Saturday, April 12, 2008

Spring Break Part Two: First Events in Cusco

Because our flight from Lima to Cusco wasn’t extremely early in the morning, we had a nice and relaxing breakfast (consisting of bread, butter, and jam along with an amazing freshly squeezed papaya juice and tea) and packed up our belongings. The flight itself was mesmerizing. I had my face literally glued to the window from the moment we took off until we landed about an hour later. The views, “Oh the Joy!”, were out of this world: tall mountains and glaciers, high grassy plateaus dotted with villages and crossed by roads that looked treacherous on a good weather day. Unbelievable! The views from that flight were worth the trip already and we had just gotten to Cusco…we still had about a week of fun, filled, action-packed adventure awaiting us!
We met our drivers who would take us to our hostel with a little less difficulty than we had in Lima (thank goodness). Along the way to the vans, we were immediately and constantly approached and asked if we wanted to buy things, most notably coca leaves and coca candy. The leaves of the coca plant have been used for an extremely long time (even dating back to the days of the Incas or earlier) for medicinal purposes and for help in high-altitudes. It is suggested that you chew or drink the tea upon arriving in Cusco, since the city itself sits at 12,000 feet. (Can you imagine that as well: we flew into an airport at 12,000 ft. No wonder we got a good view of the mountains we were flying over, they were right underneath us!)

We got to our hostel and were immediately served coca tea which I might say is very good. The view from the upstairs balcony was incredible. You could look out and see the whole valley of the city of Cusco since our hostel was situated on the side of a hill. I’ve already mentioned some of this view before so I won’t go into too much detail. The rest of that day we spent walking around the city, acclimatizing, and setting up tours and adventures for the beginning of the week.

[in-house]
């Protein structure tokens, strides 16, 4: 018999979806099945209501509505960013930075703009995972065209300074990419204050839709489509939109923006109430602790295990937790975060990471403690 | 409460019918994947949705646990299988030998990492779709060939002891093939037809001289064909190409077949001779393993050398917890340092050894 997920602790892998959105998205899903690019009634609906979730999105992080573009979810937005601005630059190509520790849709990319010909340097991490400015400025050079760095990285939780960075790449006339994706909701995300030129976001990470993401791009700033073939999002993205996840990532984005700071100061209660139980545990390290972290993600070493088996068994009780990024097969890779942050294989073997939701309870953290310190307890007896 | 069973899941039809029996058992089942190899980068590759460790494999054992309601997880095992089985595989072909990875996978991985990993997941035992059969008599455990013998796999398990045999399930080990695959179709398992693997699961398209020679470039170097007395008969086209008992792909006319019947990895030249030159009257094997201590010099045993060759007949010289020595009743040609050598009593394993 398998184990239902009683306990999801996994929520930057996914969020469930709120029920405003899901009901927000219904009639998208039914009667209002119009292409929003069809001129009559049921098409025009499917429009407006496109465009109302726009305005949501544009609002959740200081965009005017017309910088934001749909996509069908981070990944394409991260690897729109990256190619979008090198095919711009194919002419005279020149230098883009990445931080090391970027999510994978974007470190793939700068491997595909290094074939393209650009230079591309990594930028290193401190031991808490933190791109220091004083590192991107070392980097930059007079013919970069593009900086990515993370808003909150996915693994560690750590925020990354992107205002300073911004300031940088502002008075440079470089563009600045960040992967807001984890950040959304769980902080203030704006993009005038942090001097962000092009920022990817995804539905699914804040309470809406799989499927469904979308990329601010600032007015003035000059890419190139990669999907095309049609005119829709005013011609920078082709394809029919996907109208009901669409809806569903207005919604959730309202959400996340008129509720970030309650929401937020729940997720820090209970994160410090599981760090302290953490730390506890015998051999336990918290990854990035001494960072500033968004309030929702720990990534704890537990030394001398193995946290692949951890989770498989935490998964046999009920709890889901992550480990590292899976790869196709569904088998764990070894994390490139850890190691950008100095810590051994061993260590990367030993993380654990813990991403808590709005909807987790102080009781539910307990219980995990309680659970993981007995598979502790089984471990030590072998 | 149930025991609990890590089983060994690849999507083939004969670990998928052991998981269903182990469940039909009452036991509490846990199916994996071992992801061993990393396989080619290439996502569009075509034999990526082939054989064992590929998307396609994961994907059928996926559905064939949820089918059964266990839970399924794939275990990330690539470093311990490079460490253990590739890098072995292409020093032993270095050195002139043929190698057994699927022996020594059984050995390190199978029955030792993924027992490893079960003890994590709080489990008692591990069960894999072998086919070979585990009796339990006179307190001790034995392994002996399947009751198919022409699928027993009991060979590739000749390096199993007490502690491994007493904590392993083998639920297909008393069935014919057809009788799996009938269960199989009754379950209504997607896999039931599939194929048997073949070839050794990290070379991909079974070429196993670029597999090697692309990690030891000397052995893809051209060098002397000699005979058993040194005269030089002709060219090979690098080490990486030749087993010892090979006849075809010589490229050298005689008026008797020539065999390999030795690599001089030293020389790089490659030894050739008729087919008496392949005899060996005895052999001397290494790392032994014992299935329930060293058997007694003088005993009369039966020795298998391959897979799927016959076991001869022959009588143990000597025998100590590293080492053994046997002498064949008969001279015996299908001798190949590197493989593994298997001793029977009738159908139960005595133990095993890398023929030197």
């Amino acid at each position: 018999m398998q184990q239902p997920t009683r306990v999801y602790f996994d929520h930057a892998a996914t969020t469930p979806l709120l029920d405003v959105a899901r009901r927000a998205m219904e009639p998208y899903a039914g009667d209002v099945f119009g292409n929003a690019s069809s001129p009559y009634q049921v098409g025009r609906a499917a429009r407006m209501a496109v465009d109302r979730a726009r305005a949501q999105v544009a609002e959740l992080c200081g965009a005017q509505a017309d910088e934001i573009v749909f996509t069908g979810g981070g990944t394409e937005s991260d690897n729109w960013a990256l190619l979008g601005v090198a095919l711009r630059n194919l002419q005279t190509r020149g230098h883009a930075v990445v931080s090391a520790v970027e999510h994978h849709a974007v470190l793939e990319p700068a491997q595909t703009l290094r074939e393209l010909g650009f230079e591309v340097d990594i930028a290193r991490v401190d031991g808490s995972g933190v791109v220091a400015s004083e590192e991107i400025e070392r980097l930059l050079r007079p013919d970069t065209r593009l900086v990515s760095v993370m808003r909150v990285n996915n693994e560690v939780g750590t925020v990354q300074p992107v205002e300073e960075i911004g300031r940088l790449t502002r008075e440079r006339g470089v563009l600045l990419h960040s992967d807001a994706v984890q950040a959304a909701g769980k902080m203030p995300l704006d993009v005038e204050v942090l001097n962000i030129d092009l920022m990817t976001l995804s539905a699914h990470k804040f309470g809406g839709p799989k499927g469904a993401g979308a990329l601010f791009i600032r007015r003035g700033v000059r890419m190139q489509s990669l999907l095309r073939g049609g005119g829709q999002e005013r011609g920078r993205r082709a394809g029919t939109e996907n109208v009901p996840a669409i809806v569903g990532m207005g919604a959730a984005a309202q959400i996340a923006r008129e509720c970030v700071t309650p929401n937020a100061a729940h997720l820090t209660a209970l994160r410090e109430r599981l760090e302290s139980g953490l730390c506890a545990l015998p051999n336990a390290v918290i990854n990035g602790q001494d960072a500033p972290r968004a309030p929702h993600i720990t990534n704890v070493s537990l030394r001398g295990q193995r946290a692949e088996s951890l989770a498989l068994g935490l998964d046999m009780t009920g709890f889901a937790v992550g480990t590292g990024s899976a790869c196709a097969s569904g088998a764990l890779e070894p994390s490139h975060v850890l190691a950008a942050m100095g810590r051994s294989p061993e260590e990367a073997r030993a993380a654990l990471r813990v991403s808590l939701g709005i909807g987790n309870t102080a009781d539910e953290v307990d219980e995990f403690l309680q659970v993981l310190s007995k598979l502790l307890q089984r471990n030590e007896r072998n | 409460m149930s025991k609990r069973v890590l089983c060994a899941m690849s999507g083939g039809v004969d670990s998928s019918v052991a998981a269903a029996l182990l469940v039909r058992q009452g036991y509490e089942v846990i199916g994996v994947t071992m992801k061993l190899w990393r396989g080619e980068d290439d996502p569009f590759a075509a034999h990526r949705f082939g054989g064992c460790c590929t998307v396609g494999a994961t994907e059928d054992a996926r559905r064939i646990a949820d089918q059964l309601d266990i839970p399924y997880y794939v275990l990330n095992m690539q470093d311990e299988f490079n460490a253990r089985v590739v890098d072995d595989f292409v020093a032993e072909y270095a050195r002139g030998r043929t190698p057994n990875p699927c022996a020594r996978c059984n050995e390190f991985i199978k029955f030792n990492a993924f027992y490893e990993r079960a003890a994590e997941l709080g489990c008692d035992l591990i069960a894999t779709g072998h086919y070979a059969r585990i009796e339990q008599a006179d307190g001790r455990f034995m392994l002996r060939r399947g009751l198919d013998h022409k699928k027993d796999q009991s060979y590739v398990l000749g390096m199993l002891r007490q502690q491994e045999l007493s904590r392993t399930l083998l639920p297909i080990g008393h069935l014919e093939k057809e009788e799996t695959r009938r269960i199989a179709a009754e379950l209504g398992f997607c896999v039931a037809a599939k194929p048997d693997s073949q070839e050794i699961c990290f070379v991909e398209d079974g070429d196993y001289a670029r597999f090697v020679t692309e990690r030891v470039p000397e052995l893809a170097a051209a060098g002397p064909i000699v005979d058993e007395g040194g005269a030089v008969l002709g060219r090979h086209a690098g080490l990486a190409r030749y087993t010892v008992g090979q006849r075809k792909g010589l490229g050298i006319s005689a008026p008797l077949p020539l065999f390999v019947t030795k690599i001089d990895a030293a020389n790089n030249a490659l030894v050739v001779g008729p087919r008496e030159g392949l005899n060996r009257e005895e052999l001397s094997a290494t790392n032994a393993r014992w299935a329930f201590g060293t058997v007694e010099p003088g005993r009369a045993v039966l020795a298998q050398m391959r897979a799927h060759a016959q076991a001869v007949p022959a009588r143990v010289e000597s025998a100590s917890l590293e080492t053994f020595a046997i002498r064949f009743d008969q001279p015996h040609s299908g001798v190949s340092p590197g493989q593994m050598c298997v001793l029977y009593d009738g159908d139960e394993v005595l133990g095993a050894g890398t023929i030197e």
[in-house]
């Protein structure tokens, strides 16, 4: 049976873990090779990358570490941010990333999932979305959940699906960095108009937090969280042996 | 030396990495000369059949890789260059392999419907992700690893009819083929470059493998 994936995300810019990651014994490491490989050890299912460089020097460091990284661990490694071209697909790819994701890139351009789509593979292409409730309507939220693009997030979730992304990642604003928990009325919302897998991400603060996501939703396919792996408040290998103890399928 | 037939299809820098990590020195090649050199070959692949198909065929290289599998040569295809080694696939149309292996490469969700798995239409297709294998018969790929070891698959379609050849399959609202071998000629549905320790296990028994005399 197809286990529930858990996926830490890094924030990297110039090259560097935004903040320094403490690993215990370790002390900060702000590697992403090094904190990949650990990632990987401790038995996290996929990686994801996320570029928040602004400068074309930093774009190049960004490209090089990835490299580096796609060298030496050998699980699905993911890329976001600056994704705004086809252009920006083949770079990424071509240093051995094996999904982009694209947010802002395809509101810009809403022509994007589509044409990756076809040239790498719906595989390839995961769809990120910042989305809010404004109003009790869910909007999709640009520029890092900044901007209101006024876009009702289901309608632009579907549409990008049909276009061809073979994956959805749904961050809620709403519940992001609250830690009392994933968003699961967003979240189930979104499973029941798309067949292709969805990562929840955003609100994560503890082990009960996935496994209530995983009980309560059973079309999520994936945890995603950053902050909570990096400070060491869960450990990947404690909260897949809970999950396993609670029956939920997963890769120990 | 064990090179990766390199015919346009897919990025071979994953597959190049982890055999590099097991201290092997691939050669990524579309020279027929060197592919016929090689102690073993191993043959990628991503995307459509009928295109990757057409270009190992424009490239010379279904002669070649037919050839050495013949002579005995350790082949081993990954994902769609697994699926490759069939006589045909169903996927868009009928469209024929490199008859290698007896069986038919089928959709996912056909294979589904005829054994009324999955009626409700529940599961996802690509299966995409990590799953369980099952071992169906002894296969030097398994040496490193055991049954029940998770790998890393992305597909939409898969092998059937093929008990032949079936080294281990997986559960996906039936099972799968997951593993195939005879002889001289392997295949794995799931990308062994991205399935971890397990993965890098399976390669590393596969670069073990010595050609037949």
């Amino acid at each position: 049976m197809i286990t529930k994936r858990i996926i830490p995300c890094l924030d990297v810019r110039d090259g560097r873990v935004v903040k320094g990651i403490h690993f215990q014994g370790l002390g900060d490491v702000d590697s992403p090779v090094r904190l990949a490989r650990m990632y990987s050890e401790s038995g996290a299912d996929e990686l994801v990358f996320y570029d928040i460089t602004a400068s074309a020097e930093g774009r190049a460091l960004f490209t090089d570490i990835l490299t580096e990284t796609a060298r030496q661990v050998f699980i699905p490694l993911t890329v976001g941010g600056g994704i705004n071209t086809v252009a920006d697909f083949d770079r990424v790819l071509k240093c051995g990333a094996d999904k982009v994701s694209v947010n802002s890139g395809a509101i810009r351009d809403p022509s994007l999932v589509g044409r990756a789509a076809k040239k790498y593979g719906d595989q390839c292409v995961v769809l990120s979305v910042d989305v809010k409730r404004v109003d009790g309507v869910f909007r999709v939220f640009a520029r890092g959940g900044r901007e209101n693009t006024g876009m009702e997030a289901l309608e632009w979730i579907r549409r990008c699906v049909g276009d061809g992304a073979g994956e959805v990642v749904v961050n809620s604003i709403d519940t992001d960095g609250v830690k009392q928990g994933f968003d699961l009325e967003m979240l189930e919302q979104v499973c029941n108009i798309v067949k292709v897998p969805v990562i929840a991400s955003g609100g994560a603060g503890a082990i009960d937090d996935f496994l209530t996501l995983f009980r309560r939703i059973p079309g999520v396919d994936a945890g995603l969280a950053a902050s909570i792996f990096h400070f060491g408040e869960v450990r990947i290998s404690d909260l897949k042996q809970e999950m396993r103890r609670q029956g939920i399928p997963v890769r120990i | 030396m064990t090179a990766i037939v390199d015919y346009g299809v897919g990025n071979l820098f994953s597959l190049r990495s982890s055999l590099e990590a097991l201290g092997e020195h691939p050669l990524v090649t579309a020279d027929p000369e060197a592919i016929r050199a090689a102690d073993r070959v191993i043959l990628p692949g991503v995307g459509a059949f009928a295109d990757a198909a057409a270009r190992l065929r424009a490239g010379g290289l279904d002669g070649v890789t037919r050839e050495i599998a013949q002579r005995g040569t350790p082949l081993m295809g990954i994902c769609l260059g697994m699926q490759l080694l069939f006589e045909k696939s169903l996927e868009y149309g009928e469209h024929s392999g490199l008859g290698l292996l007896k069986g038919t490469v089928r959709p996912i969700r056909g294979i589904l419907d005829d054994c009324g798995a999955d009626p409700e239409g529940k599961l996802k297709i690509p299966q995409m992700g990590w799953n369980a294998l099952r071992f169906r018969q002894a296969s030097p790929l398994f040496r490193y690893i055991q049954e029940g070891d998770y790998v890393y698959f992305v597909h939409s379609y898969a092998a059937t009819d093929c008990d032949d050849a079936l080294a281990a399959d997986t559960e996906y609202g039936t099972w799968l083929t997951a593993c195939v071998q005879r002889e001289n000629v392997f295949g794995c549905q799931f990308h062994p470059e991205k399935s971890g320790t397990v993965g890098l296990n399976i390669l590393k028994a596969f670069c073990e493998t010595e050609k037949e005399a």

That night, we ate at a little grill down the street from the hostel and I was able to add some more items to my “strange food” list. Everyone ordered a joint cuy so we could all try it. Cuy is a Peruvian specialty and is roasted guinea pig. It didn’t look appetizing at all when it came out, but I didn’t think it was all that bad. I do believe that I am alone in those sentiments however… As my main dish I ordered grilled alpaca, very similar to a llama. It was very tasty, similar in taste and texture to venison. After dinner we had to run back down to the main plaza to talk to the travel agent lady we had found earlier that day and sit through a frustrating session of bargaining with them about prices. They had said one price in the afternoon and had upped it now that we had our money there to pay. It all ended up worth the haggling and the frustrations of the night quickly faded as we climbed back up the hostel (breathing like an asthmatic the whole way) and could see the lights of the city below us. Incredible!